Harvey Scherer, retired from the Coast Guard since 1992, has been plowing since 2005 and celebrated his 42nd wedding anniversary last week. “People ask me ‘how can you be married for 42 years?’” he said. “Well, if I knew the secret, I would be on the beach right now.
He worked in the Marquette Area Public Schools for 10 years as a bus driver, custodian and maintenance person and came to NMU in 2004 as a bus driver for sports teams.
“I do this for the students,” he said. “They keep me young. A lot of people today say our world’s in trouble with our youth. Some people say kids today are really lazy and don’t care. I just say, come do my job for a while, and you find a whole different group of kids.”
The plow drivers’ official title is heavy equipment operator (HEO) and landscape specialist, “which basically means we plow snow and cut grass. Fancy titles come in everyday jobs,” Scherer said.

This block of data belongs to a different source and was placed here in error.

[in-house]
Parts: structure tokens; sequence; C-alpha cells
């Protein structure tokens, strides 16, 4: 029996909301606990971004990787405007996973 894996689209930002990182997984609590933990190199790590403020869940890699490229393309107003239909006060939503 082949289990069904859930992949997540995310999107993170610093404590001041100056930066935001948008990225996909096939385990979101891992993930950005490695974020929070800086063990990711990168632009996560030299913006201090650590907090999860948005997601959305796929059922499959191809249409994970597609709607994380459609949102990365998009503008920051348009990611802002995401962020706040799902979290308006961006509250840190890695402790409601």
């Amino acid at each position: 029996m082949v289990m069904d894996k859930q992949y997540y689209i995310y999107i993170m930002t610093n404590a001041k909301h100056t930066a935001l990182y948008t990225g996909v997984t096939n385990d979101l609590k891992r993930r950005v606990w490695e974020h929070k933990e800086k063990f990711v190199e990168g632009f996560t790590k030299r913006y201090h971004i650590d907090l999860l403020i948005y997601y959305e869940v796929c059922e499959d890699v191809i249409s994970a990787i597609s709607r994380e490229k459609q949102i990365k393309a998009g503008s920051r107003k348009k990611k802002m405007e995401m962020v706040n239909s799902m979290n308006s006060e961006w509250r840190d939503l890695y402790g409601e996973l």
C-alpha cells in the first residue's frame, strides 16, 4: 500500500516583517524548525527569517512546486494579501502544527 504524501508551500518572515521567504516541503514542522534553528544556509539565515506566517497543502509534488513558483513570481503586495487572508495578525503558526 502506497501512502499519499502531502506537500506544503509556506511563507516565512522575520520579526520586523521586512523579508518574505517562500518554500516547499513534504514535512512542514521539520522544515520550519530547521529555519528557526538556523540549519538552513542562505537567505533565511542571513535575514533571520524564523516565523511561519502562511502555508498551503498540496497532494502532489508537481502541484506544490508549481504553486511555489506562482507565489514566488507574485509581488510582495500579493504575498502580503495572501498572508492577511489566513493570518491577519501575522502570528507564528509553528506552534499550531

HEO Brian Schmeltzer, a Marquette native, said the job isn’t as straightforward as it may seem. “You might think all we do is drive all day, but when I get home, I’m beat,” he said. “Lots of traffic, lots of pedestrians, lots going on.”
Scherer and Schmeltzer both said people should be more aware of plow trucks by, for instance, listening to the back-up alarm when walking and using a turn signal when driving.
“I’m carrying almost a ton of sand, and if somebody pulls out in front of me, it takes me almost triple the distance to stop,” Scherer said. “So we have to be aware of everybody and everything around us at all times.
Scherer said the job is mentally-draining because of the monotonous hours of focused concentration, trying not to hit curbs, cars and pedestrians.
“Everybody’s in a big hurry these days, and they’re not paying attention, he said. “The students that are walking are usually pretty good because they realize they’d lose in a contact battle with me. But it’s the people in cars that are in a big hurry; they need to learn to take their time. We will be out of their way eventually.”